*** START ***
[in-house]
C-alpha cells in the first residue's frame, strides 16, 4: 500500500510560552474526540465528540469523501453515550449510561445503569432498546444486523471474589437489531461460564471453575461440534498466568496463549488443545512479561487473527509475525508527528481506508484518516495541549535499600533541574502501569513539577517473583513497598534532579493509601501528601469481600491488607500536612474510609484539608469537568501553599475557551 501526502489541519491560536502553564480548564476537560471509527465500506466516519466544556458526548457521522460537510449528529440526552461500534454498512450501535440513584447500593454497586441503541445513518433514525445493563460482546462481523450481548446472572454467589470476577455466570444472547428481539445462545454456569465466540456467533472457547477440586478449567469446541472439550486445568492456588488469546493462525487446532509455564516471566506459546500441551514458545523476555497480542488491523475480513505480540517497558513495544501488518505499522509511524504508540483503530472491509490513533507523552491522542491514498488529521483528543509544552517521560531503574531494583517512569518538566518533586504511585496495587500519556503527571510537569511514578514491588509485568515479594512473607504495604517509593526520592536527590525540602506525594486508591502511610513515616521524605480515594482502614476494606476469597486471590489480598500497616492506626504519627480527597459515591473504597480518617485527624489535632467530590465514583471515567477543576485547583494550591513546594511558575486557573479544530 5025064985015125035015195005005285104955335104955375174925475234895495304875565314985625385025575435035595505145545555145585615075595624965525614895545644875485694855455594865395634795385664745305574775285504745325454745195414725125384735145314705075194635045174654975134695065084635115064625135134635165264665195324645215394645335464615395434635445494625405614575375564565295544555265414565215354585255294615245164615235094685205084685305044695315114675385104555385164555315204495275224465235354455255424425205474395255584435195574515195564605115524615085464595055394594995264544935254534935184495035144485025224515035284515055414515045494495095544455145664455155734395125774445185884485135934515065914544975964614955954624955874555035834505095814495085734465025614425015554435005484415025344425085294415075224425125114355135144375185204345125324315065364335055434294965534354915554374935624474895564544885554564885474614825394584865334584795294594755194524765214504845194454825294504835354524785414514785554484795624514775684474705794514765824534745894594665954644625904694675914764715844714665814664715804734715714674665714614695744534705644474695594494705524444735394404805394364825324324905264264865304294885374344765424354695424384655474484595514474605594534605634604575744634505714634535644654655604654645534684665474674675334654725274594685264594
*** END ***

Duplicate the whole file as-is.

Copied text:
[in-house]
C-alpha cells in the first residue's frame, strides 16, 4: 500500500510560552474526540465528540469523501453515550449510561445503569432498546444486523471474589437489531461460564471453575461440534498466568496463549488443545512479561487473527509475525508527528481506508484518516495541549535499600533541574502501569513539577517473583513497598534532579493509601501528601469481600491488607500536612474510609484539608469537568501553599475557551 501526502489541519491560536502553564480548564476537560471509527465500506466516519466544556458526548457521522460537510449528529440526552461500534454498512450501535440513584447500593454497586441503541445513518433514525445493563460482546462481523450481548446472572454467589470476577455466570444472547428481539445462545454456569465466540456467533472457547477440586478449567469446541472439550486445568492456588488469546493462525487446532509455564516471566506459546500441551514458545523476555497480542488491523475480513505480540517497558513495544501488518505499522509511524504508540483503530472491509490513533507523552491522542491514498488529521483528543509544552517521560531503574531494583517512569518538566518533586504511585496495587500519556503527571510537569511514578514491588509485568515479594512473607504495604517509593526520592536527590525540602506525594486508591502511610513515616521524605480515594482502614476494606476469597486471590489480598500497616492506626504519627480527597459515591473504597480518617485527624489535632467530590465514583471515567477543576485547583494550591513546594511558575486557573479544530 5025064985015125035015195005005285104955335104955375174925475234895495304875565314985625385025575435035595505145545555145585615075595624965525614895545644875485694855455594865395634795385664745305574775285504745325454745195414725125384735145314705075194635045174654975134695065084635115064625135134635165264665195324645215394645335464615395434635445494625405614575375564565295544555265414565215354585255294615245164615235094685205084685305044695315114675385104555385164555315204495275224465235354455255424425205474395255584435195574515195564605115524615085464595055394594995264544935254534935184495035144485025224515035284515055414515045494495095544455145664455155734395125774445185884485135934515065914544975964614955954624955874555035834505095814495085734465025614425015554435005484415025344425085294415075224425125114355135144375185204345125324315065364335055434294965534354915554374935624474895564544885554564885474614825394584865334584795294594755194524765214504845194454825294504835354524785414514785554484795624514775684474705794514765824534745894594665954644625904694675914764715844714665814664715804734715714674665714614695744534705644474695594494705524444735394404805394364825324324905264264865304294885374344765424354695424384655474484595514474605594534605634604575744634505714634535644654655604654645534684665474674675334654725274594685264594